Life in my tornado

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Per usual, my life has taken strides with the same grace as the Tasmanian Devil. We have moved into our own place, albeit renting , it’s still our own. Finally freedom to rule my domain with all the color schemed, pattern specific tendencies my OCD requires. This has helped my depression tremendously. For the first time ever my kids played with neighborhood children their own age from sun up to sun down and I called them in for bed when it got dark. This is the thing dreams are made of. I have all sorts of IKEA dreams for this place and hopefully this spring have a neighborhood block party BBQ spectacular since I live on the best street with the best neighbors.

 

I’ve had a string of specialist appointments up in the city, because who doesn’t love spending 3 hours one way in the car in gridlock traffic in the summer? eh?? So far I have a lidocaine infusion set up for October after our cruise, this is suppose to work wonders for calming down my very pissed off CNS system, and since I’m not on any pain meds it’ll be the first time in recent memory (if it works) I could be pain free, or close to. I saw the infectious disease specialist and am negative for every tick bourne disease you could imagine. I just saw my cardiologist who is taking me off my Beta Blocker since it’s not doing me any favors and I’m borderline bradycardia, borderline first degree heart block and have inverted T waves (I don’t remember which lead), no biggie but obviously Propanolol is up to mischief and my POTS is no better. The last appointments I have left are neurology to re check Chiari and MS, and physical therapy (which I loaaaaaaaaaaaathe). I’m pretty sure I’d rather pluck out every single eye lash than go to physical therapy.

 

Anywho, per cardiologist he’s been in touch with Dr. Benjamin Levine regarding his POTS study that involved exercise as a means to help treat POTS when pharmacological therapies have failed and gave me a program to try. It makes sense in theory ,  however it seemed to be focused on POTS patients who have what they refer to as “Grinch Syndrome” who literally have a heart that is too small, and this is supposedly an issue in some POTS patients. I do not have a small heart to my knowledge, only super stretchy connective tissue, connective tissue which in effect acts like a stretched out elastic and in conjunction with a really pissed off nervous system, causes necessary life sustaining bodily functions to fall off the tracks . What I really need is something to get the broken elastic of my connective tissue to snap back, sometimes I feel like all I need is to be squeezed. I’ve worn those super attractive pantyhose to improve circulation, they work ok. I also have a weighted blanket that helps tremendously for sleep and anxiety.  So far the non medication alternatives showed more promise , but it hasn’t been dramatic, just makes things suck less.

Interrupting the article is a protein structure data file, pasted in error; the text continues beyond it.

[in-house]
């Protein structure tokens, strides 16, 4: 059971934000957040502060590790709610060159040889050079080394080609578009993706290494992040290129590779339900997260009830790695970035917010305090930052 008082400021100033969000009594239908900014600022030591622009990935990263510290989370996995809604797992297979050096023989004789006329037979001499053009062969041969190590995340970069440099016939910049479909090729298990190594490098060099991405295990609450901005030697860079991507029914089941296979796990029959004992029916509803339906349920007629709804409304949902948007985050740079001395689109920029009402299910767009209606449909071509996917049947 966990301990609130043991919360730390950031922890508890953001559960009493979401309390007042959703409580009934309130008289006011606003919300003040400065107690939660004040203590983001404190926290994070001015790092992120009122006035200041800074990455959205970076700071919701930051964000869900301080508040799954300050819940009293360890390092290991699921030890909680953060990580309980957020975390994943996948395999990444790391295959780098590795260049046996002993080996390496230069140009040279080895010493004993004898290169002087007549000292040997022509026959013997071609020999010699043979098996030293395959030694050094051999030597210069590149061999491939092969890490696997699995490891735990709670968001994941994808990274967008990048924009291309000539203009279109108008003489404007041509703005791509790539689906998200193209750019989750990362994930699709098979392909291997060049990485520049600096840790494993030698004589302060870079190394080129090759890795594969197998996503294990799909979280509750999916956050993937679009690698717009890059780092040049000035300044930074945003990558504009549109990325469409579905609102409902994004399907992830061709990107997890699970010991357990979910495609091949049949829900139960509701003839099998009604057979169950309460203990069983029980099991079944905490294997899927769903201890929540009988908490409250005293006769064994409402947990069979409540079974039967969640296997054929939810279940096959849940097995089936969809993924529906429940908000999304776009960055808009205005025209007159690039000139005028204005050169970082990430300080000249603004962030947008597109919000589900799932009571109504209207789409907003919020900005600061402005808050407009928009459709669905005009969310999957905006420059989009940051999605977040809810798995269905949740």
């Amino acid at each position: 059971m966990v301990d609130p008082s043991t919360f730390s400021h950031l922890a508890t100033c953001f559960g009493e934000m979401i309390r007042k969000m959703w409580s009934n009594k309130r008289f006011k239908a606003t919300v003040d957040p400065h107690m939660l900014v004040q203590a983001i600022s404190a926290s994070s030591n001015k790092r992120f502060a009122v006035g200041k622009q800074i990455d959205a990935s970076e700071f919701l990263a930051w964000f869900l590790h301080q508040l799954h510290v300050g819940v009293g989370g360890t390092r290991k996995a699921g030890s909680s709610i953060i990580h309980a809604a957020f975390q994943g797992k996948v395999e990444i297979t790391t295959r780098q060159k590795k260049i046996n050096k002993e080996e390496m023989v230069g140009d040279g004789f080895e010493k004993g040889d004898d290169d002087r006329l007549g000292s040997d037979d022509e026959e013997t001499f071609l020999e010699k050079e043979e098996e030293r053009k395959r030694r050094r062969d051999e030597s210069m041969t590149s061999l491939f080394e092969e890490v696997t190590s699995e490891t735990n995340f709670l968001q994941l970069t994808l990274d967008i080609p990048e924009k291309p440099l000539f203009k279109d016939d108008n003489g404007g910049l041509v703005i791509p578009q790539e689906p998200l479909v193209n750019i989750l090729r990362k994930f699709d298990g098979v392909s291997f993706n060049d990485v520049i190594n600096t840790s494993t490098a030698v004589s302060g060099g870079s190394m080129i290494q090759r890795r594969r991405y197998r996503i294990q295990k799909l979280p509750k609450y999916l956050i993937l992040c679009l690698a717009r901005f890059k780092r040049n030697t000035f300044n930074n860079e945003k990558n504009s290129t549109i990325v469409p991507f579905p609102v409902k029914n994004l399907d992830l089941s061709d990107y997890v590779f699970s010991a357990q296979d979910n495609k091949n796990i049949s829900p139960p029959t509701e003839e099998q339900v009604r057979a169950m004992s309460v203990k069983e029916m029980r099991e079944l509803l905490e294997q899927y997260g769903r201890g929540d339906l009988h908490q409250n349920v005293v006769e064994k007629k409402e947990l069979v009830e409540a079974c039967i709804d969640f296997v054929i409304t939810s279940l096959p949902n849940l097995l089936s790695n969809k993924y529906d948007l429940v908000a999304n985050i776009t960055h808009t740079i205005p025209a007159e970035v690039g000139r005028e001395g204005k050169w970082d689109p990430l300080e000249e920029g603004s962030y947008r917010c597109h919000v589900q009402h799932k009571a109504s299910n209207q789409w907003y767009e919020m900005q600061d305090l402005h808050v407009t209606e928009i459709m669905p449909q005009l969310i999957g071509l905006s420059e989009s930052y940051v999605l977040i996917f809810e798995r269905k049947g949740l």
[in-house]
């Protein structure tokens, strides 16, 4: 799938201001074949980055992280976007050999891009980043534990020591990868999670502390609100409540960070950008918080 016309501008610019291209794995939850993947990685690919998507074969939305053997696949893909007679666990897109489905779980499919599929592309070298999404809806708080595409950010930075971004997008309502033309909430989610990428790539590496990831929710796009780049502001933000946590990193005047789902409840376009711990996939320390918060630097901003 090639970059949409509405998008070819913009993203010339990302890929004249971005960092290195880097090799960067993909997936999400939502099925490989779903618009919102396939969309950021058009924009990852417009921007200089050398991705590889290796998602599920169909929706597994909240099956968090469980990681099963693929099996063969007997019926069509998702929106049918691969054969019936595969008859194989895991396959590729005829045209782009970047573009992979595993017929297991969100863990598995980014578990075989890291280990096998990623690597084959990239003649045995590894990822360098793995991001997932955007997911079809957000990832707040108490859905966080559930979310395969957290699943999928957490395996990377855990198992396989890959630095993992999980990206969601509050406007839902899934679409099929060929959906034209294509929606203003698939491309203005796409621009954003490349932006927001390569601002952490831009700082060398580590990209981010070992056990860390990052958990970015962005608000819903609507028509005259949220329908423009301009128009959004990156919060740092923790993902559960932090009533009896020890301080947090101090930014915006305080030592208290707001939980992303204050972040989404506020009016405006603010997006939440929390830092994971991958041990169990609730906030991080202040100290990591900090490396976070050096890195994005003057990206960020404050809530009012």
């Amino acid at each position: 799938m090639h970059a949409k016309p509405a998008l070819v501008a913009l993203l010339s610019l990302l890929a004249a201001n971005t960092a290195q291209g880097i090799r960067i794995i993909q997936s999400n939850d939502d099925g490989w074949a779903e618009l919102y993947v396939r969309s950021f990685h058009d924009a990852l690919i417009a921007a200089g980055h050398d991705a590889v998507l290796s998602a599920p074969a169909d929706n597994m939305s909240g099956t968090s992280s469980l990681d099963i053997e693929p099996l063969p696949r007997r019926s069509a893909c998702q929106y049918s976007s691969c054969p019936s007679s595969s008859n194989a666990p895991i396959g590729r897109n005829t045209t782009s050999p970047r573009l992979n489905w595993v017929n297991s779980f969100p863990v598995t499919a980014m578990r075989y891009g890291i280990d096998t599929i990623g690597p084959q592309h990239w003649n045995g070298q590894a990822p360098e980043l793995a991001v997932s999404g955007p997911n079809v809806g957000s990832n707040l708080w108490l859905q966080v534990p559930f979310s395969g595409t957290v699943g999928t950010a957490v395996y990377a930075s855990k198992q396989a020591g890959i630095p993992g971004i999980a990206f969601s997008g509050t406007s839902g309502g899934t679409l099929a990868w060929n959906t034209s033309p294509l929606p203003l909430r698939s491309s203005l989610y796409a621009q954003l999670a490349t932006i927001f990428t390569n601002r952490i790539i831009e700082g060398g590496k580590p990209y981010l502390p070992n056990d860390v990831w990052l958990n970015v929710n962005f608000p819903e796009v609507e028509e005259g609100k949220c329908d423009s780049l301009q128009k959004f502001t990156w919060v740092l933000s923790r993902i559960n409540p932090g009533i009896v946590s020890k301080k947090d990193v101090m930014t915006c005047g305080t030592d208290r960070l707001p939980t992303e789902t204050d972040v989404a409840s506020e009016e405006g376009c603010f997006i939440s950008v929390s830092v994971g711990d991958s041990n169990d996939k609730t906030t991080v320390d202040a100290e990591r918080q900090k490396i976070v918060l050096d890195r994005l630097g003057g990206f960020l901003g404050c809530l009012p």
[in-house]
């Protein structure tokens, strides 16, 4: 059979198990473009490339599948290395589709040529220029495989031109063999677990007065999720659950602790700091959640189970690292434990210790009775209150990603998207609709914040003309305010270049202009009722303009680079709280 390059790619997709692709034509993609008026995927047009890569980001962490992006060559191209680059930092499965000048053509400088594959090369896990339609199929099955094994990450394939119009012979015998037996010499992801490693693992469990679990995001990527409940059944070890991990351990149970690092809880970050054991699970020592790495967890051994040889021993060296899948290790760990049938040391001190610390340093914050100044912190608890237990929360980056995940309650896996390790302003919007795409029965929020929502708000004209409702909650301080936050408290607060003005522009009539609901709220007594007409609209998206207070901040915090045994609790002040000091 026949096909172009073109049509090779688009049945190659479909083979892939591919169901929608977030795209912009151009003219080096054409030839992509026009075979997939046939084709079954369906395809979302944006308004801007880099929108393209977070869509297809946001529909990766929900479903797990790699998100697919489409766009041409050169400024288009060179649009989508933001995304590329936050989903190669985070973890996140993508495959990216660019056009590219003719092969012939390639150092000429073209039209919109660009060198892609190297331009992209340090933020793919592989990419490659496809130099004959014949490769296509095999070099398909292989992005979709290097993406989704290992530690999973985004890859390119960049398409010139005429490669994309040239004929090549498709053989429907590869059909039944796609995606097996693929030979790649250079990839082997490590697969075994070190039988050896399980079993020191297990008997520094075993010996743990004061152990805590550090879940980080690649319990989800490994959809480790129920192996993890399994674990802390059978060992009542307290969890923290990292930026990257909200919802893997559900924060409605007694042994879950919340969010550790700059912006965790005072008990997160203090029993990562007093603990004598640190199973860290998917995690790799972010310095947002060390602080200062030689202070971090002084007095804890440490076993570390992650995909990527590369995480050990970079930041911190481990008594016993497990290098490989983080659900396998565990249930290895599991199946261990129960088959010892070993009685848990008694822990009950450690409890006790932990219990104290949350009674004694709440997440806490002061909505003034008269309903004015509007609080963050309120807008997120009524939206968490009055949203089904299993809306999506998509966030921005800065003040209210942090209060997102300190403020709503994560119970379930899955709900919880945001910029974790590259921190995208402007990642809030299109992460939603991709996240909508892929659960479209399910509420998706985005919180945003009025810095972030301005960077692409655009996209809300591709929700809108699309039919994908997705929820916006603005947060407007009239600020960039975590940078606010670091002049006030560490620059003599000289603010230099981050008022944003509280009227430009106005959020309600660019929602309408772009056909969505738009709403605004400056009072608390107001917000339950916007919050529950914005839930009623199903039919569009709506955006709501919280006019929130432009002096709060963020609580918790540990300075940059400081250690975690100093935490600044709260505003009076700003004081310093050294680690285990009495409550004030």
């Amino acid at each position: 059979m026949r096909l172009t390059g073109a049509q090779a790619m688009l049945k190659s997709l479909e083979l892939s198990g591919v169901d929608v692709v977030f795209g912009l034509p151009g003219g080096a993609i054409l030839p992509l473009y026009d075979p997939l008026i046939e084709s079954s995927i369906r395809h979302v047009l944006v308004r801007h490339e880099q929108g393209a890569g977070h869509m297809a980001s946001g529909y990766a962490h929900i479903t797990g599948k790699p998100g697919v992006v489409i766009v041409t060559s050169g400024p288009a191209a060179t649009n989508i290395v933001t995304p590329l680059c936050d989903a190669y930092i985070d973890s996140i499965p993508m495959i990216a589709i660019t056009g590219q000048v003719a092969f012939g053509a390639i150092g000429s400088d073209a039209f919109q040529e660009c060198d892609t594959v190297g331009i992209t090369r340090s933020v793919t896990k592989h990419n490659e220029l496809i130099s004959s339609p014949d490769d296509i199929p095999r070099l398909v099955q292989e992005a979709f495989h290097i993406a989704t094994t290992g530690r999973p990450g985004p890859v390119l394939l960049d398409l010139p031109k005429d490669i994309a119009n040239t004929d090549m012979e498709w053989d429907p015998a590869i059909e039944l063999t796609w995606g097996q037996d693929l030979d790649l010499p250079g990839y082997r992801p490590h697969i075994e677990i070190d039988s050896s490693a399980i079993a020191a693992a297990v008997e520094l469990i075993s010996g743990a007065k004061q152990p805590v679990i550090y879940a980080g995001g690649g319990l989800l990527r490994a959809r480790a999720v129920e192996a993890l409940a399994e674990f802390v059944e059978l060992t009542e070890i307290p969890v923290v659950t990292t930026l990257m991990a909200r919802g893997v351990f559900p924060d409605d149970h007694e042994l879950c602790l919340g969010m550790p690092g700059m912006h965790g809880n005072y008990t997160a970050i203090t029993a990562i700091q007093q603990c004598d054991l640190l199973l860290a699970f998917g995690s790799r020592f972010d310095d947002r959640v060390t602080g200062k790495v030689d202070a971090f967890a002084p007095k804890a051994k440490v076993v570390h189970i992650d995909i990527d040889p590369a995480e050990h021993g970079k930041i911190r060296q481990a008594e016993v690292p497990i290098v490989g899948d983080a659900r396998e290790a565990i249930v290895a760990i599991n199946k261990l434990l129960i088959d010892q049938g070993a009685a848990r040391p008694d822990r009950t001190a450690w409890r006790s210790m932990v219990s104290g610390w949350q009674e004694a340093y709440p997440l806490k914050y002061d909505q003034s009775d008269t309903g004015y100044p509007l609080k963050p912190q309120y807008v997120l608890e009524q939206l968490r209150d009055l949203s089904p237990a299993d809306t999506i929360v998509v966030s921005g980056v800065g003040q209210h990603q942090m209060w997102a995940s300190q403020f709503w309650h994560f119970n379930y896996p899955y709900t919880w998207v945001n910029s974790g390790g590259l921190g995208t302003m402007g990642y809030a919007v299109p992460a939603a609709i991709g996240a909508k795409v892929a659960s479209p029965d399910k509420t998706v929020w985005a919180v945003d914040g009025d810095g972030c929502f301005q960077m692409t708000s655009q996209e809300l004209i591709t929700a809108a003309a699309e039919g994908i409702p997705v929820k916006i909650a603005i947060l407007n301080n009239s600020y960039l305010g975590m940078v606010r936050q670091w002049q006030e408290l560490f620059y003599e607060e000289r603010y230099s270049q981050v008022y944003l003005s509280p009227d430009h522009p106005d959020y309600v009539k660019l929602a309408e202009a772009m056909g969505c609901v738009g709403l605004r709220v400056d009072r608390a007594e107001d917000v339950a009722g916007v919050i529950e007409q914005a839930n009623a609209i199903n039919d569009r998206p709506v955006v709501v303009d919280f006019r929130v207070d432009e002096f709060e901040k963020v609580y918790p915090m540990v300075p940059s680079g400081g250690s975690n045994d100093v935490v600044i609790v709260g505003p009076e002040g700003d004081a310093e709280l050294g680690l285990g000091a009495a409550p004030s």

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So this means I’m pretty much back at square one, getting off meds and going the “keep it simple” route. I’m going to be doing some more reading into POTS research since Dr. Levine’s seems to unfairly generalize POTS and doesn’t address other , more complicated , causes of POTS. It would’ve been interesting to see studies done in patients with EDS , endocrine abnormalities and other central nervous system degenerative conditions. Not everyone is so fortunate to be mobile and able bodied to complete this exercise program, what do you do then? I’m back where a lot of chronically ill folks are, in the waiting room of “we don’t know what’s wrong with you” purgatory.  I don’t look sick, but my central nervous system isn’t quite right and my surgical/hospitalization record would tell you otherwise. Off the tracks once again, but sometimes after you’ve fallen off, and been broken enough , you get into this habit of picking your self up and putting your pieces back together.

 

I’ve excepted that I’m broken. I was born broken, I have been kicking around for over 30 years with defective equipment, and I know that I will never be “fixed”. There is no all better for me, I wasn’t meant to fall into the norm. What I was meant for was to appreciate the indomitable will and inner strength I was born with, to experience first hand how precious and short life is and to understand how the smallest acts of kindness can make the biggest difference. Chronic illness, particularly invisible illness, will show you what true love and friendship really looks like. Most importantly, chronic illness will show you the importance of loving your self and getting the most out of the life you were given.

 

Be well. I’ll be back.

 

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~Birdie

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